The Scottish Conservatives have abandoned their long-held opposition to free prescriptions, and now accept that free prescriptions are popular and practical. A Conservative spokesman explained: “There is no doubt people in Scotland value the idea of free prescriptions. We have listened to them and changed our policy.”
The case for free prescriptions is straightforward. As things stood before the policy, and as I believe they still stand in England, five out of six prescriptions were exempt anyway – for pensioners, for children, for people on low income, for prescriptions issued by hospitals and for a wide range of specified medical conditions. There is already a means-test to make sure that richer people pay; it is called ‘taxation’. Introducing a further means test for people on lower incomes simply adds to the administrative burden. So people were being subjected to an awkward, complex and sometimes intrusive process which raised relatively little money.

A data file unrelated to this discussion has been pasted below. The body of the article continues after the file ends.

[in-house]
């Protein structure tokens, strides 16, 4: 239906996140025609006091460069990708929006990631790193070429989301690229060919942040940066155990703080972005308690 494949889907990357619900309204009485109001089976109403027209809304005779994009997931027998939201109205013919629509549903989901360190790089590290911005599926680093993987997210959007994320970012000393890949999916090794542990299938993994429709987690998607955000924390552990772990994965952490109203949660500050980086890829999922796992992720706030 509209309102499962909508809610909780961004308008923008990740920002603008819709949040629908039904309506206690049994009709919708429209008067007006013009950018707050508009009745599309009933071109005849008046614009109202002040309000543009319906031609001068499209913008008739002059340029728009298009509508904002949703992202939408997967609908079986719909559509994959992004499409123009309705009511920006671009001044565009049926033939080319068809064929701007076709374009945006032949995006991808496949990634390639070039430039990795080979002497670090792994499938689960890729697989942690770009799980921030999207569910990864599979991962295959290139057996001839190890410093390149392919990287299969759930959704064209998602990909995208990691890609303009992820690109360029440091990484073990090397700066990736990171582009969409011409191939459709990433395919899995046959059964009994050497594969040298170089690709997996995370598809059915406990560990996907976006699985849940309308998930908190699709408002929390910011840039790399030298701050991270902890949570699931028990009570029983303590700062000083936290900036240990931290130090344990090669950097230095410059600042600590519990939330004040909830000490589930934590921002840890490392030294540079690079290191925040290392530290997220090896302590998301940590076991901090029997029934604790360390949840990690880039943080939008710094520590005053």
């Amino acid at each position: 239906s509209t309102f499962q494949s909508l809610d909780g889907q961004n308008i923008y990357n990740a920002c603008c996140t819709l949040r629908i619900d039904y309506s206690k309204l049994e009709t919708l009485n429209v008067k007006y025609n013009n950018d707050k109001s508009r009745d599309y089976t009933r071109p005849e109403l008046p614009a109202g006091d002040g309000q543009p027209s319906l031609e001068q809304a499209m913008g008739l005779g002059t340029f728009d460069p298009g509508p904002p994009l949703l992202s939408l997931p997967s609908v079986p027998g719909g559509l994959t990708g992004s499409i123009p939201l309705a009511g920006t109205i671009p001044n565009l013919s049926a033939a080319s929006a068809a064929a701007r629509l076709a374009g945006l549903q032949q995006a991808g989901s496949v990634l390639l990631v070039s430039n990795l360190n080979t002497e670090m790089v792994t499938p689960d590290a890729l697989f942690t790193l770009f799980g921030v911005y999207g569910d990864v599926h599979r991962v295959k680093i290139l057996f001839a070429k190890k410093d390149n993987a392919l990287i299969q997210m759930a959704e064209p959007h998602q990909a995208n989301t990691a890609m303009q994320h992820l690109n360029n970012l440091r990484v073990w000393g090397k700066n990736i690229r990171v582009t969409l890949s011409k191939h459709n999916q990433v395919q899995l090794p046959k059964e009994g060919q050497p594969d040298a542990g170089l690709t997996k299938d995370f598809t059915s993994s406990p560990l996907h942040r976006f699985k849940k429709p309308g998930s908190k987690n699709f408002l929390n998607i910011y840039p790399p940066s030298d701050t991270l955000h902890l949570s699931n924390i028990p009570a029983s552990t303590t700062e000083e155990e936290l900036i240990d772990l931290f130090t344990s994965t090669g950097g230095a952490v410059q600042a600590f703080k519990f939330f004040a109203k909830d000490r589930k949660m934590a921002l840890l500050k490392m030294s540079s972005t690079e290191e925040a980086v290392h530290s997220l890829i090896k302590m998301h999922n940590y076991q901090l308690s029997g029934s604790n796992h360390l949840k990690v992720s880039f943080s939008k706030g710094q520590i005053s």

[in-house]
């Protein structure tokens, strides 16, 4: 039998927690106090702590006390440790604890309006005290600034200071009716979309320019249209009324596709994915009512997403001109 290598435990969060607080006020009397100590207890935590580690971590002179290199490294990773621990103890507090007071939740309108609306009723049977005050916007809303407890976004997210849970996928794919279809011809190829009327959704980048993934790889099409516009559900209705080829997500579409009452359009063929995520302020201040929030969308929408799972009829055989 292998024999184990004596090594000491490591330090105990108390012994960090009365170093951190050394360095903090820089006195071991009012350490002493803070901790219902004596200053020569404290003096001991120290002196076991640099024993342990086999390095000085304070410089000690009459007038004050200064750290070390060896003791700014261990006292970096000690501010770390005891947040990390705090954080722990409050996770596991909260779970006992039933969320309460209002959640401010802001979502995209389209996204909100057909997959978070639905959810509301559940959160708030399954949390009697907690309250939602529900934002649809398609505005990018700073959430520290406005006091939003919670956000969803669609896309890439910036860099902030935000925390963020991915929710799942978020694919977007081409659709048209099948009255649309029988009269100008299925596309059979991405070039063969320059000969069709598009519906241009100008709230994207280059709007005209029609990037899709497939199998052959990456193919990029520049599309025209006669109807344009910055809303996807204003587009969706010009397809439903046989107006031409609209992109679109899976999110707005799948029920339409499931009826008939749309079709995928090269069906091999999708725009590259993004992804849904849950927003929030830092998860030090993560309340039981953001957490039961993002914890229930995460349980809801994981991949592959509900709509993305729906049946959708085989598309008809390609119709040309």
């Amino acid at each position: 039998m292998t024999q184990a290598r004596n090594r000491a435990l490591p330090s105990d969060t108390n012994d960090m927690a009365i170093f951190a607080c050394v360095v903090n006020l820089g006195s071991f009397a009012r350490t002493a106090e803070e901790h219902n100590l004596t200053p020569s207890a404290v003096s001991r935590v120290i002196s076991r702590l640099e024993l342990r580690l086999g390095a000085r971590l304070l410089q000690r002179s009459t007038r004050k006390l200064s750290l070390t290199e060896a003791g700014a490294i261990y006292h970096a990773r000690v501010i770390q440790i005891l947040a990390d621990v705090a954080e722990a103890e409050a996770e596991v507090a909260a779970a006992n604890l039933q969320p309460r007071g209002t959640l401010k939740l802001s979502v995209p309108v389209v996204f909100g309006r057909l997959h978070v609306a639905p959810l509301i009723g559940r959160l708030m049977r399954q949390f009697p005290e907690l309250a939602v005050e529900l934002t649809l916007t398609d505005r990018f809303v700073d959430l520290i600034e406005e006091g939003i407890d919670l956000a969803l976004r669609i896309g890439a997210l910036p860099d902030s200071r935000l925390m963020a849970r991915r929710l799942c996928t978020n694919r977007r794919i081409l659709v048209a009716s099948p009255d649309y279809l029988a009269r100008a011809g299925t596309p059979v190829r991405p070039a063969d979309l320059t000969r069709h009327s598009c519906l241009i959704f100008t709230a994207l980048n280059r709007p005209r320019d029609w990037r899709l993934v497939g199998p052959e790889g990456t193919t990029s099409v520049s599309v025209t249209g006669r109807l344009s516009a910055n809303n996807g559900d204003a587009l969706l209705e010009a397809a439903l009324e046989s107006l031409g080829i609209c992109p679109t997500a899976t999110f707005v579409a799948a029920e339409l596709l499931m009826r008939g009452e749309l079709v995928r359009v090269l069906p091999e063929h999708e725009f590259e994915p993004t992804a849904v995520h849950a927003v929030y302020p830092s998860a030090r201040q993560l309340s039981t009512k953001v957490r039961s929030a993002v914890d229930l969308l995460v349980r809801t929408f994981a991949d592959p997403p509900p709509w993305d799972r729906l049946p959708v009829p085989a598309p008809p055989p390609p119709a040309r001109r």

The Conservative announcement has been met with howls of derision by the opposing parties. The change in policy has described the change of heart as ‘opportunistic’, ‘untrustworthy’, ‘shambolic’, ’embarrassing’ and ‘humiliating’. I suppose that that reaction might make sense to politicos of a tribal disposition, but credit where credit is due: the new policy should be welcomed. This is a triumph of reasoned argument over political prejudgment, and if it is a reflection of the fact we’re now in an election campaign, it’s also a triumph of democracy over ideology. There is joy in heaven for the sinner who repents.